Purple may be the official Kauai color, but it seems that green and gold are the hues I most frequently see, such as the gold-infused light that caused the green grass of the pastures and green uluhe fern on the slopes of Makaleha to glow as the sun rose in a broad swath of gold in a patchwork quilt sky of pink and blue when Koko and I went out walking this morning.
My usually busy mind was silenced by the trills, tweets, warbles, chirps and coos of birds singing in the bushes, on telephone lines, atop trees, in the fields. It was the sound of life and joy, quite unlike the scene in the Gulf right now, where so many birds are suffocating in oil. Larry Geller posted the link to these extremely disturbing photos on his Disappeared News blog yesterday.
I’ve been avoiding visual images about the oil spew’s impact on wildlife because I knew they would upset me. It was bad enough reading the transcript of wildlife author Carl Safina’s report on Democracy Now! last week about the long term ecological effects of releasing that much oil into the ocean and then mixing it with a chemical dispersant banned in Europe. As Safina noted:
Well, the dispersant is a toxic pollutant that has been applied in the volume of millions of gallons and I think has greatly exacerbated the situation. I think the whole idea of using a dispersant is wrong, and I think it’s part of the whole pattern of BP trying to cover up and hide the body. They don’t want us to see how much oil, so they’ve taken this oil that was concentrated at the surface and dissolved it. But when you dissolve it, it’s still there, and it actually gets more toxic, because instead of being in big blobs, it’s now dissolved and can get across the gills, get into the mouths of animals. The water below the floating oil was water. Now it’s this toxic soup.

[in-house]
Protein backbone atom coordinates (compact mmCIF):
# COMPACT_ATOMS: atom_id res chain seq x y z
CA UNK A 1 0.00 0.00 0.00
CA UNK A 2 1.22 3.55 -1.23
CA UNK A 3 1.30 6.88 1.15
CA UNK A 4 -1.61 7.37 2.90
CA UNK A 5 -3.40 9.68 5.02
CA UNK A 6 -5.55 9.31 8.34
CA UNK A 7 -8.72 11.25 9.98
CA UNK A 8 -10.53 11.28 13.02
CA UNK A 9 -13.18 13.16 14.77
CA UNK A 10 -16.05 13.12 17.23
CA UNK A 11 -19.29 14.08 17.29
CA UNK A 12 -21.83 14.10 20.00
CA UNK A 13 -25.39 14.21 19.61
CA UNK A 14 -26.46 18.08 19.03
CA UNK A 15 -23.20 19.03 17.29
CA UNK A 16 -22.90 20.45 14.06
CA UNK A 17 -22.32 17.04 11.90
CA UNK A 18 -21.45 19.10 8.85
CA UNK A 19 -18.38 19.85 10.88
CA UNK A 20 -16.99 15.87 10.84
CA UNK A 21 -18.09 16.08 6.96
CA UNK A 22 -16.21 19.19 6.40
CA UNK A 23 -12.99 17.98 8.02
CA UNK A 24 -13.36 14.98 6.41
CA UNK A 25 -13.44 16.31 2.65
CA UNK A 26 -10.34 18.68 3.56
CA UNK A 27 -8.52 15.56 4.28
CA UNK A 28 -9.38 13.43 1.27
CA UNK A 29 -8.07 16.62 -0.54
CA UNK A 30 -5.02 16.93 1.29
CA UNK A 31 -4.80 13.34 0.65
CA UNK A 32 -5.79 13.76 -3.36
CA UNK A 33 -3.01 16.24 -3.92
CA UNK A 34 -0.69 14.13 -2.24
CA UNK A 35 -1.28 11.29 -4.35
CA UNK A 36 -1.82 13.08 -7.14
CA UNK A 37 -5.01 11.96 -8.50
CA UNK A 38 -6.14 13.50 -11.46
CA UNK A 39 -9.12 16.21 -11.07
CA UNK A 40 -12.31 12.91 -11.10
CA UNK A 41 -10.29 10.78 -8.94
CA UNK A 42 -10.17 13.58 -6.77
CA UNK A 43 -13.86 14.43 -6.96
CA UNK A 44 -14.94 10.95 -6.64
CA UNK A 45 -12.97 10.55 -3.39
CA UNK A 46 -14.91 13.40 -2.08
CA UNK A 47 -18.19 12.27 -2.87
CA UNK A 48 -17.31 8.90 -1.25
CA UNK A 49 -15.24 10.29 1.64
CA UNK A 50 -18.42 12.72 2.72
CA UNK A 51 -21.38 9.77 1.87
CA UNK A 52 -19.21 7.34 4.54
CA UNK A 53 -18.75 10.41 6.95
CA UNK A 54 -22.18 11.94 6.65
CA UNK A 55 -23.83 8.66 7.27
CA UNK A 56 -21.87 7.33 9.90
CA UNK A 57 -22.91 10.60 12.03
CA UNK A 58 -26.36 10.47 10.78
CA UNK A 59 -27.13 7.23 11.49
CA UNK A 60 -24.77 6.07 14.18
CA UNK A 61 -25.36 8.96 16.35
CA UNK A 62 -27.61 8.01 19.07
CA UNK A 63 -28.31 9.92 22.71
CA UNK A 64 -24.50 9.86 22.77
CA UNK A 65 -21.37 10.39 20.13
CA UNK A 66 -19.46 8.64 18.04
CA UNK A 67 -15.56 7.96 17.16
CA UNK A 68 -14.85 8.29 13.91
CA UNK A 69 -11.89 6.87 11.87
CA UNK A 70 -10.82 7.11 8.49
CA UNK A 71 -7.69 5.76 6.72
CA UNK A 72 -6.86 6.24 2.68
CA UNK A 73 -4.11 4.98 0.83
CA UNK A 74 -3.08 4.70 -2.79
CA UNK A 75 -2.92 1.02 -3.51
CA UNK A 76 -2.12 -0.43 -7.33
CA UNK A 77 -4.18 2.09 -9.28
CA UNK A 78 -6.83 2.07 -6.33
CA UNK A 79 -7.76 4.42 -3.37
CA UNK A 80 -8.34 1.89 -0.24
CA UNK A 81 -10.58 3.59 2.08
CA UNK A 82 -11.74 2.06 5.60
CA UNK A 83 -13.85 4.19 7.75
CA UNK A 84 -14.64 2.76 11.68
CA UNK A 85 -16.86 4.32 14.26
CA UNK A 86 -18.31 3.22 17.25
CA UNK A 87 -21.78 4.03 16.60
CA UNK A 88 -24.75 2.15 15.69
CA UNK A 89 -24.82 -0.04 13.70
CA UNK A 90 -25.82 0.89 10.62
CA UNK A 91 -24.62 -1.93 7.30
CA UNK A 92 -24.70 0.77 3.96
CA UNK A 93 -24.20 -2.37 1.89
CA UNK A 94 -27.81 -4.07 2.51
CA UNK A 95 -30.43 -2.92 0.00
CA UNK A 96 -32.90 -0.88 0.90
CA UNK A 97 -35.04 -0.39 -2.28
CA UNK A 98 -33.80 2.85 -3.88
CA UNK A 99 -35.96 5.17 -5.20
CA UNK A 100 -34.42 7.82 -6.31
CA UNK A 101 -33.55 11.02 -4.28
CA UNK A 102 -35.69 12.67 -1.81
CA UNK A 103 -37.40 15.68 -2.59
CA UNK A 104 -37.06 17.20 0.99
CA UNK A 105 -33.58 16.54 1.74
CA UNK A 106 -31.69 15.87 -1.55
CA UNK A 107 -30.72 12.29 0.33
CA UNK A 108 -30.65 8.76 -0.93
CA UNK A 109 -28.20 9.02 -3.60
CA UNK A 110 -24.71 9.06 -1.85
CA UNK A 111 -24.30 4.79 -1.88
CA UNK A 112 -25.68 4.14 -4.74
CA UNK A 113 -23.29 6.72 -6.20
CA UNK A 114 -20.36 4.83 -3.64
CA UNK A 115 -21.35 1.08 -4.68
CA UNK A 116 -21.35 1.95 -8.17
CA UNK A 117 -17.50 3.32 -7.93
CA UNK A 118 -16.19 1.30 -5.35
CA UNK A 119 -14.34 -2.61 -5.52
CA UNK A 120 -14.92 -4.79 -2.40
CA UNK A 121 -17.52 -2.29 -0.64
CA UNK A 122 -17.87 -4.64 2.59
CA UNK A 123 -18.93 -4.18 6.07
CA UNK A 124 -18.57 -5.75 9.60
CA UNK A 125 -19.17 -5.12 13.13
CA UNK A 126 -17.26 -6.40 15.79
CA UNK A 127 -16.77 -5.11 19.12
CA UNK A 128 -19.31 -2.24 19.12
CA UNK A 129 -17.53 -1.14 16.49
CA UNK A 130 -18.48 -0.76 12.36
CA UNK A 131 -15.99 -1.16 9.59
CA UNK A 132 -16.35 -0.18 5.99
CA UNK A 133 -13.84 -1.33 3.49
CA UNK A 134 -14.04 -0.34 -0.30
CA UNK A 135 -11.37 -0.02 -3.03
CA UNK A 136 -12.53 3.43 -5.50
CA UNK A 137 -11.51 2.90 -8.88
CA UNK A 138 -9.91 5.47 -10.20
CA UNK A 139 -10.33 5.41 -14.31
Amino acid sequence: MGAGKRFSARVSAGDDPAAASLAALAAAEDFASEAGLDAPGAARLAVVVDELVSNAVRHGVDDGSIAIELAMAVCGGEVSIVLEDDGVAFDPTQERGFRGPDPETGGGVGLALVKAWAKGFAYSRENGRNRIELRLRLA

That’s what the birds and marine life are living in right now. So while it’s disturbing, it’s good to take a look and be reminded, yeah, this is the really ugly side of oil, the side that we like to pretend doesn’t exist because we enjoy the freedom of driving our cars and switching on an electric light so much.
Meanwhile, in another expression of our deadly addiction, a new study shows the amount of ice covering the Arctic Sea is smaller than it has been in 5,000 years, and shrinking fast.
"The current reduction in Arctic ice cover started in the late 19th century, consistent with the rapidly warming climate, and became very pronounced over the last three decades," the study states. "This ice loss appears to be unmatched over at least the last few thousand years and [is] unexplainable by any of the known natural variabilities."
And you know that's affecting more than a few species — perhaps even pushing them into extinction.
Interestingly, another study of low-lying Pacific Islands indicates that islands may have “a natural ability to respond to rising seas by accumulating coral debris from the surrounding reefs.”
But the two scientists said islanders still faced serious challenges from climate change, particularly if the pace of sea level rises were to overtake that of sediment build-up.
The fresh groundwater that sustained villagers and their crops could be destroyed. "The land may be there but will [the islands] still be able to support human habitation?" Prof. [Paul] Kench said.
That's no small point for us living here in Hawaii, and it seems it's the point that’s so often missed in our abstract, intellectual, detached discussions (and denials) of global warming.
The planet won’t be destroyed. But its ability to support life as we know it — and us — very well could be.